Twenty years later, Granddad died. No one but Gran and I turned up to mourn his passing. I had never given much thought to how sour things must have turned for him and Gran since the day Ewan crashed into the jetty with the butchered remains of his best friend on board.

Gran took her time before she recognised me. When she did, joy obscured the grief in her eyes for a moment.

“Alison! I thought I’d lost you forever!” she cried as she clasped me to her. I smelled the salt in her tears and the familiar lavender of her soap. I went back to her home, which seemed even smaller than I remembered it.

While she rattled around her tiny kitchen preparing tea, I studied the photographs all over the living room walls and mantelpiece. I found only one with Ewan and me together with both our parents. In it, I am smiling at the new baby in mum’s arms. Dad looks ready to burst with pride as he stands behind, enveloping us with his brawny arms.  Mum is tilting her head to one side as though distracted by a distant sound.

Gran caught me looking as she came in and set the tray down.
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The Taco Bell Heist

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R and N rated - Editor

The Taco Bell Heist

by Robb White

Odraye Maybon Dremel IV was poorer than a shithouse rat and that was the entire problem and story of his life. Out in the street he was called OD and wore his Levi’s below his buttocks so that his paisley boxer shorts were exposed to every passing car on Station Avenue; he wore extra-large white T-shirts like all his boys and kept his do-rag wrapped so the two ends flopped like tiny rabbit ears over the middle of his face. He woke up late, spent his mornings watching cartoons, his Moms had the satellite dish, courtesy of his dope-slinging cousin Venard.

The front door to the house was canted at a crazy angle–also thanks to his cousin, who happened to be running full tilt when he collided with it, and it just happened there were two white boys—cops—a half-step behind him, panting, batons and titanium flashlights at the ready, hoping to be able to get close enough to Venard so they could lay a couple good licks on him. That was some motherfucker, he smiled. He liked telling the story, had all them ass-scratching crimeys laughing. They could laugh, too, because big, tough Venard, down on the river in the state lockup, wasn’t around to do anything about it. Three weeks after busting through Odraye’s front door, Venard shot a cop in the face off 38th Street because of a warrant over some stupid traffic beef. Now he had a death penalty on him. Too bad but fuck him; what did he ever do but push weed, buy stolen satellite dishes, and make babies?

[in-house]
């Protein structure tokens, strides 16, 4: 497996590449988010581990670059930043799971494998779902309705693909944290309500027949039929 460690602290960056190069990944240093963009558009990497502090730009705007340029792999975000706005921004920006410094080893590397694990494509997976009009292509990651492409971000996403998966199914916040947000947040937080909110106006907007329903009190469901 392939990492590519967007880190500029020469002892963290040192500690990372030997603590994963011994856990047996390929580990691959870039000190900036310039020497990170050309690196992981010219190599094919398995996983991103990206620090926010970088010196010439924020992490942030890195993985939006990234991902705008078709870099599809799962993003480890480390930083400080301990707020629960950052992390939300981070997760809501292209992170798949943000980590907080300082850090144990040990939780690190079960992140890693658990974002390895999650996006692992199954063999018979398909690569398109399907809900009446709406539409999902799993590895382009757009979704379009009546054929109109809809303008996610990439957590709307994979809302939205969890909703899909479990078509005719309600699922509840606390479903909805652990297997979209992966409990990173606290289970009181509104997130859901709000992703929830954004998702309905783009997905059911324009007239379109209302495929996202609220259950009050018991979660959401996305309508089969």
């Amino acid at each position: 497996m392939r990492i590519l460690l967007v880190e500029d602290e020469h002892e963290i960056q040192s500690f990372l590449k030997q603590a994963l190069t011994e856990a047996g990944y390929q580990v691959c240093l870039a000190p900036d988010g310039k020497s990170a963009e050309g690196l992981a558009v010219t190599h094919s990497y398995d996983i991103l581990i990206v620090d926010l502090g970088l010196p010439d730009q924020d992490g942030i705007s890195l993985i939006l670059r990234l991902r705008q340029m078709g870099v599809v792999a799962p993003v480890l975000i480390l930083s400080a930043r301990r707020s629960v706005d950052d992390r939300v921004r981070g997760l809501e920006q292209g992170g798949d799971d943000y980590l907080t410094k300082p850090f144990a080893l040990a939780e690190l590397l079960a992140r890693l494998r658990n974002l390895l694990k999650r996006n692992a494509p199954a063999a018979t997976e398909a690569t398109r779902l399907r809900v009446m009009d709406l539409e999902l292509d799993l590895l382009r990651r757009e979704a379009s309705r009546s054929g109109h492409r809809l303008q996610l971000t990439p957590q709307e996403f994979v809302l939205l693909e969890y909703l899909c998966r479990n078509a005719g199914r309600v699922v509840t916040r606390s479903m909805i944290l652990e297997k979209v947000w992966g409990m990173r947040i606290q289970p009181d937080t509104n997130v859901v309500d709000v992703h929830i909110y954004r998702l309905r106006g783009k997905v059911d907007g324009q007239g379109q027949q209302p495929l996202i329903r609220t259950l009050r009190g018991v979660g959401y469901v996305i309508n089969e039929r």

Odraye was a father, too, and that was a big part of the problem; his baby’s momma was on him all the time about money now–money for clothes, money for food, money for toys–but shit, he had to live too, didn’t he?
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Transmissions of the Mind

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Exterminator - Editor

Transmissions of the Mind

by Joe Jablonski

They tell me the name of this planet is Omnithept.

After my drop craft hits the ground hard, I don’t hesitate getting out of the cramped vessel. I escape onto the firm soil with both feet running and suck in a deep breath of the only truly fresh air I have known in years with a feeling of relief to be liberated from that small metal coffin. It felt like I was in there for an eternity.

All around me is endless forest; a boreal paradise. It looks like every other forest on every other planet I’ve been as if all habitable planets were built from the some universal assembly line. A cold wind comes over me; dry and saturated with foreign particles. Bushes, vines, green leaves, brown trunks; all damp and unforgiving. All these things are surrounding me and I could pretend I’m anywhere.